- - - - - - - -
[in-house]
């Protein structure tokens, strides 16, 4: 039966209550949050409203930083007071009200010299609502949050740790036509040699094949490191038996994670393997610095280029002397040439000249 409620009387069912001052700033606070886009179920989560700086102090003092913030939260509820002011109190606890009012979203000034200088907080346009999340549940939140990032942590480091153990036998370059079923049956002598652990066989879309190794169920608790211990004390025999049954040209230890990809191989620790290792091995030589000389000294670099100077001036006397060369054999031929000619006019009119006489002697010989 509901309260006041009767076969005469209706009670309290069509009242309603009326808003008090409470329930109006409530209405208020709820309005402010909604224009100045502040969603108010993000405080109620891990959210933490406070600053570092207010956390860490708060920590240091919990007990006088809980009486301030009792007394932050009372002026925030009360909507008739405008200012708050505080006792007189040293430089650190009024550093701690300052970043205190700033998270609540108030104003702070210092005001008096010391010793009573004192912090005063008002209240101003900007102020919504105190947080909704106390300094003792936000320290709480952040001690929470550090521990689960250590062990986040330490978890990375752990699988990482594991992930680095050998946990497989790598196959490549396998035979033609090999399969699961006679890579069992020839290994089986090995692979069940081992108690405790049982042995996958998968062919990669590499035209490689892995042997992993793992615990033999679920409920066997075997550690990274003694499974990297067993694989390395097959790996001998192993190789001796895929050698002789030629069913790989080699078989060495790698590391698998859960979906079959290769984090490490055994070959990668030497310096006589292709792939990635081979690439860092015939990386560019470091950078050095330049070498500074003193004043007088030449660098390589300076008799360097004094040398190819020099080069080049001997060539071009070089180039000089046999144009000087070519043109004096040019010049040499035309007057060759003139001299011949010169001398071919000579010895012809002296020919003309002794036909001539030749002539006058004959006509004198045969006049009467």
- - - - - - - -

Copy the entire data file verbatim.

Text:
[in-house]
């Protein structure tokens, strides 16, 4: 039966209550949050409203930083007071009200010299609502949050740790036509040699094949490191038996994670393997610095280029002397040439000249 409620009387069912001052700033606070886009179920989560700086102090003092913030939260509820002011109190606890009012979203000034200088907080346009999340549940939140990032942590480091153990036998370059079923049956002598652990066989879309190794169920608790211990004390025999049954040209230890990809191989620790290792091995030589000389000294670099100077001036006397060369054999031929000619006019009119006489002697010989 509901309260006041009767076969005469209706009670309290069509009242309603009326808003008090409470329930109006409530209405208020709820309005402010909604224009100045502040969603108010993000405080109620891990959210933490406070600053570092207010956390860490708060920590240091919990007990006088809980009486301030009792007394932050009372002026925030009360909507008739405008200012708050505080006792007189040293430089650190009024550093701690300052970043205190700033998270609540108030104003702070210092005001008096010391010793009573004192912090005063008002209240101003900007102020919504105190947080909704106390300094003792936000320290709480952040001690929470550090521990689960250590062990986040330490978890990375752990699988990482594991992930680095050998946990497989790598196959490549396998035979033609090999399969699961006679890579069992020839290994089986090995692979069940081992108690405790049982042995996958998968062919990669590499035209490689892995042997992993793992615990033999679920409920066997075997550690990274003694499974990297067993694989390395097959790996001998192993190789001796895929050698002789030629069913790989080699078989060495790698590391698998859960979906079959290769984090490490055994070959990668030497310096006589292709792939990635081979690439860092015939990386560019470091950078050095330049070498500074003193004043007088030449660098390589300076008799360097004094040398190819020099080069080049001997060539071009070089180039000089046999144009000087070519043109004096040019010049040499035309007057060759003139001299011949010169001398071919000579010895012809002296020919003309002794036909001539030749002539006058004959006509004198045969006049009467």